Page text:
Technology: Computing on the Floor and Out the Door

A packaging manufacturer needed a universal platform to manage information.

Innovative Packaging Corp., based in Milwaukee, is a successful manufacturer of packaging materials. It produces a range of sheet stocks and specialty products that serve the finished packaging and converter industries in the North Central U.S.

The company occupies a 150,000-square foot facility with inside rail access and 13 active shipping and receiving docks.

Over its 12 years of operations, the manufacturer has supported its growth with a mix of technologies designed to meet material management needs. However, these technologies were sourced from a number of hardware and software vendors and ran under multiple operating systems, requiring support for both in-house and third-party software applications. Moreover, some of the older hardware platforms were not only becoming obsolete, they were also beginning to fail with greater frequency. These deployments included system installations at fixed locations as well as on Innovative’s fleet of propane-powered lift trucks.

“We needed a platform fast enough and versatile enough to deal with tomorrow’s software solutions as well as yesterday’s legacy systems,” observes Joe Sexton, electrical engineer. “The platform had to be rugged and able to stand up to 250 trips per shift in and out of trailers and rail cars in our dusty and cold Wisconsin environment.”

“To add another layer of complexity to our challenge,” continues Sexton, “we were looking for a new, more rugged universal platform priced so we could eventually replace all of our older manufacturing floor units with the same system. Our overall goal was to have a single hardware solution that met all our needs for both fixed and mobile systems. Doing so would help simplify support and service issues and minimize our spares inventory.”

A three-month market search involving extensive hands-on evaluation led Innovative Packaging to select Citadel Computer Corp.’s NetFORCE industrial computers combined with barcode scanners. Sexton explains, “Citadel’s NetFORCE systems matched with the scanners…along with the responsiveness of the company’s customer service and technical support, met or exceeded every requirement we had established at the outset of our evaluation process.”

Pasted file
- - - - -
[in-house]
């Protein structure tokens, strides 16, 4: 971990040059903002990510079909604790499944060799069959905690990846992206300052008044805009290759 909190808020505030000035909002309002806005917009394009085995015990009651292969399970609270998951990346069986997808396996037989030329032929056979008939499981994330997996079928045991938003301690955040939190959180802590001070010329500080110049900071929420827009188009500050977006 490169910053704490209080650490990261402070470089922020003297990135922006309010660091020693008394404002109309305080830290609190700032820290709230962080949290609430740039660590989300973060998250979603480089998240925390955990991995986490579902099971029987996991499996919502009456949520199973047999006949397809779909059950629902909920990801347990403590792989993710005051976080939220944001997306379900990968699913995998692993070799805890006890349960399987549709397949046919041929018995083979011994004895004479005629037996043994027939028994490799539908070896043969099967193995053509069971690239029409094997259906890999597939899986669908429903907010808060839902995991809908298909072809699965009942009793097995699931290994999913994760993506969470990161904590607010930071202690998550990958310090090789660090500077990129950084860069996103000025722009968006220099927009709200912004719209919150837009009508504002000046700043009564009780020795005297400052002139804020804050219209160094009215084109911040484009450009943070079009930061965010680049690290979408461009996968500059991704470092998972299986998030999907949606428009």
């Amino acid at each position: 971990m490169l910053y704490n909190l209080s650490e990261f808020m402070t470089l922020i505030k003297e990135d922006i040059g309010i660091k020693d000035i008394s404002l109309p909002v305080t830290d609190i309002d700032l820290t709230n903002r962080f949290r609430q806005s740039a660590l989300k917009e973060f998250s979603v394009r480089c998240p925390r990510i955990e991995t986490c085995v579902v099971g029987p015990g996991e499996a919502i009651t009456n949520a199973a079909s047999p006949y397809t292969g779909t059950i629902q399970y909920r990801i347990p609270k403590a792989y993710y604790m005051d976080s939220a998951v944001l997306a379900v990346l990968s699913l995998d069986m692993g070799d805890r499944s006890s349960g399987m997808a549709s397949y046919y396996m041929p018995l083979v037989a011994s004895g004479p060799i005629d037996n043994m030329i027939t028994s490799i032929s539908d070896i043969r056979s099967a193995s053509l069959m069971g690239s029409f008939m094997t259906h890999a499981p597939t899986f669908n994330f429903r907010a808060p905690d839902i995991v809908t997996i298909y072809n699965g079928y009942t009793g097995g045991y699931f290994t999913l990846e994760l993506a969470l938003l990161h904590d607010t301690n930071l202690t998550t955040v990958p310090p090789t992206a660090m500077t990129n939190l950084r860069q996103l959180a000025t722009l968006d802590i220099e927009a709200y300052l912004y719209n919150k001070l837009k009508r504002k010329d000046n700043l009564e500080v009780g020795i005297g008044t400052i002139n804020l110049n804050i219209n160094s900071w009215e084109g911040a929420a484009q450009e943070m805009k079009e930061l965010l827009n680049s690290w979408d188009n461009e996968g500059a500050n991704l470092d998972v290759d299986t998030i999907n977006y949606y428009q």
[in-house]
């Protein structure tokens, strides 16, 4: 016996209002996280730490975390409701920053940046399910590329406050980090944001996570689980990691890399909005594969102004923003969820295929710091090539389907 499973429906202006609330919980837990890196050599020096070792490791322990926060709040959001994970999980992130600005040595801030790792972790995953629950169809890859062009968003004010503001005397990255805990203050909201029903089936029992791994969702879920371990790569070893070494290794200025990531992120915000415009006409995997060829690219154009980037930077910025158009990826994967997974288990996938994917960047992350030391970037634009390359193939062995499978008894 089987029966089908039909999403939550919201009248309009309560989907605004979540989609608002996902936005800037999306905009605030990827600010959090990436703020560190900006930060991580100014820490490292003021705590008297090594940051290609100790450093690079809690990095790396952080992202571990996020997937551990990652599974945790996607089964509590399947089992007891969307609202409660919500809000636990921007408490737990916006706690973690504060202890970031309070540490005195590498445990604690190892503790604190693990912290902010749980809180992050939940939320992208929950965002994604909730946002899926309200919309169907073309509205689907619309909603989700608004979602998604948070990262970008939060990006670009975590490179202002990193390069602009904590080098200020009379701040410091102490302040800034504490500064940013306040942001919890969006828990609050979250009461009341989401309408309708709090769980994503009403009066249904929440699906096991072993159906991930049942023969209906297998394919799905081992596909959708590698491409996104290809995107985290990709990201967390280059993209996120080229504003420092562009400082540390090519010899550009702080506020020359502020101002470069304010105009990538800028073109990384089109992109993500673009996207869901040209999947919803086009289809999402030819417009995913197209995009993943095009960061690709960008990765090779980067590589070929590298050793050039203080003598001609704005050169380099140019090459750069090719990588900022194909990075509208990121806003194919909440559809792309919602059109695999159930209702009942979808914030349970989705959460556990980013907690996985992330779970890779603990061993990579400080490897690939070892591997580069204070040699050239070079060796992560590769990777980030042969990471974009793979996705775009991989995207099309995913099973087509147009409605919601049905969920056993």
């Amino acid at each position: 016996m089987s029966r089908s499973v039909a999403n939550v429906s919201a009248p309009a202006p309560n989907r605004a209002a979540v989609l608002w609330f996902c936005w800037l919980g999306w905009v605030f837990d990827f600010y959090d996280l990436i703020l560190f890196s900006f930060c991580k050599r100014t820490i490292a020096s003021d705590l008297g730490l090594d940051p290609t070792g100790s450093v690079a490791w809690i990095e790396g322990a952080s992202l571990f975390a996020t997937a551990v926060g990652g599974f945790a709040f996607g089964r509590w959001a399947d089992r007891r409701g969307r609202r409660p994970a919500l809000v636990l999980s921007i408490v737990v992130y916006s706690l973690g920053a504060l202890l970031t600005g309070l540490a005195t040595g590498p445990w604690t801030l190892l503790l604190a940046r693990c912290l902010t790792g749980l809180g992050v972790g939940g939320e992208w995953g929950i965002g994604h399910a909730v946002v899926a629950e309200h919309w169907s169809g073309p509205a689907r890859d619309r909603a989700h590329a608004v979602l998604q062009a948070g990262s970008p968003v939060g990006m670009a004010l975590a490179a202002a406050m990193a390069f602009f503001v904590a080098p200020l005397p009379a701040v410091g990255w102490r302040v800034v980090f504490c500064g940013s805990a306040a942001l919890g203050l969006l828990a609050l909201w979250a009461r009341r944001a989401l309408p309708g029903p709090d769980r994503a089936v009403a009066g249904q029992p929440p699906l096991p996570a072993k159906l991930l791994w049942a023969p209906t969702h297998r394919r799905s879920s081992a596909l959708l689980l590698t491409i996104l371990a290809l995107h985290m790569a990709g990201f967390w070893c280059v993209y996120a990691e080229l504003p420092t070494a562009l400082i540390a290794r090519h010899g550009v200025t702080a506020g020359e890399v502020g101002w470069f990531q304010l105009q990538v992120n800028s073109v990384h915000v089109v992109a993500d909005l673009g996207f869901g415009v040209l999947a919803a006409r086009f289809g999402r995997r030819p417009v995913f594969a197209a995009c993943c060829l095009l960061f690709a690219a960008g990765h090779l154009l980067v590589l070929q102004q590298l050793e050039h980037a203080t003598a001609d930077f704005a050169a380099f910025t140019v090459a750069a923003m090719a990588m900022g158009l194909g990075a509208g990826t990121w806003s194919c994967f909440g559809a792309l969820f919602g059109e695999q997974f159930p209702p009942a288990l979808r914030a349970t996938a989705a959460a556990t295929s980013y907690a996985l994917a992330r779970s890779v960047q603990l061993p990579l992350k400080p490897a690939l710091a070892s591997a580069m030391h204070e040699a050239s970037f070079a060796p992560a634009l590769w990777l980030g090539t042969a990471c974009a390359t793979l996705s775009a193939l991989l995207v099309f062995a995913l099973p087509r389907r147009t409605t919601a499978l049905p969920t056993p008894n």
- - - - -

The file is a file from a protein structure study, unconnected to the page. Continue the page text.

scheduling information
Job and scheduling information is moved from front-office order processing directly to lift truck operators.

Innovative’s management system tracks material flow of raw roll stock, job scheduling and finished goods. The Milwaukee facility is capable of running more than 1 million linear feet a day. Depending on customer demand, production is scheduled by the square foot and runs between 7.2 and 8.2 million square feet per day. In a good economic environment, with orders running normally, this means the company may consume 340 rolls of raw stock per day—with each roll having an average weight of three tons.

The end product mix includes a wide variety of sheet stocks and specialty products. There are standard grades of corrugated as well as premium grades of white-topped liner board and clay-coated material for flex and offset printing applications. Innovative also produces specialty materials used for high-end packaging and point-of-purchase displays.

Typically, roll stock is moved by clamp trucks to feed corrugator operations. Finished goods in sheet form are transported off the line using lift trucks. Each material transport vehicle is outfitted with a NetFORCE computer running Innovative’s management application in real time on the facility’s 802.11 wireless network. Barcode scanners tethered to the computers permit lift truck operators to capture job data on the fly, minimizing the need for keyboard data entry.

NetFORCE computers are also installed at fixed locations on the manufacturing floor. They are used by machine operators as HMIs (human machine interfaces), providing realtime updates for monitoring manufacturing quality and raw material consumption.

While some floor functions overlap those of the mobile lift truck-mounted systems, there are important operational differences. A key advantage, however, is that the same hardware platform meets the needs of both fixed and mobile applications. Systems may be easily moved and reassigned to accommodate shifts in growth and demand without requiring significant hardware or software configuration changes.

The rugged computers offer a PC-compatible software environment with high-resolution color displays and integrated touchscreens. They are designed for direct installation on industrial vehicles with DC electrical systems.

With computing intelligence deployed across its manufacturing operation, Innovative Packaging can now move job and scheduling information through front-office order processing directly to lift truck operators responsible for hands-on material flow.

Quick, efficient production moves are key, explains Sexton. “We are a just-in-time vendor, which makes our ability to react to our customers’ needs the top priority. In most cases, if we receive an order by 5 p.m. tonight, and the production facility is within 300 miles of our plant, the shipment will be on the customer’s dock by 7 a.m. the next morning."

Gregory J. Walker is president of Manchester, N.H.-based Citadel Computer Corp. Visit the company's Web site at www.citadelcomputer.com.

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